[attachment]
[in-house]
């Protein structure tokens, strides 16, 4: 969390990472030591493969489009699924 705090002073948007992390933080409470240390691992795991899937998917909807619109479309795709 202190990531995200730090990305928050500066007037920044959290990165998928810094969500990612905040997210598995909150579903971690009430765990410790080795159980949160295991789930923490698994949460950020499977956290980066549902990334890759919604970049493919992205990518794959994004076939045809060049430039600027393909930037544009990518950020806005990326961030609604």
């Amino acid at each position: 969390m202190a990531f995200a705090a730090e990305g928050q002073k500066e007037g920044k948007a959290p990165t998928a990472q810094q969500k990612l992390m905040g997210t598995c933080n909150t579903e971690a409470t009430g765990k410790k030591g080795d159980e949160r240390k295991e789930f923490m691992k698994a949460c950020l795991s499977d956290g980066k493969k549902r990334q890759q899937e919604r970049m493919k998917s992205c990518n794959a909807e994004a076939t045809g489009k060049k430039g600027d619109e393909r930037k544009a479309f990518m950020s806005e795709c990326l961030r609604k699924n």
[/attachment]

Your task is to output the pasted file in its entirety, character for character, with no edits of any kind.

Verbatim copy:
[in-house]
């Protein structure tokens, strides 16, 4: 969390990472030591493969489009699924 705090002073948007992390933080409470240390691992795991899937998917909807619109479309795709 202190990531995200730090990305928050500066007037920044959290990165998928810094969500990612905040997210598995909150579903971690009430765990410790080795159980949160295991789930923490698994949460950020499977956290980066549902990334890759919604970049493919992205990518794959994004076939045809060049430039600027393909930037544009990518950020806005990326961030609604």
């Amino acid at each position: 969390m202190a990531f995200a705090a730090e990305g928050q002073k500066e007037g920044k948007a959290p990165t998928a990472q810094q969500k990612l992390m905040g997210t598995c933080n909150t579903e971690a409470t009430g765990k410790k030591g080795d159980e949160r240390k295991e789930f923490m691992k698994a949460c950020l795991s499977d956290g980066k493969k549902r990334q890759q899937e919604r970049m493919k998917s992205c990518n794959a909807e994004a076939t045809g489009k060049k430039g600027d619109e393909r930037k544009a479309f990518m950020s806005e795709c990326l961030r609604k699924n």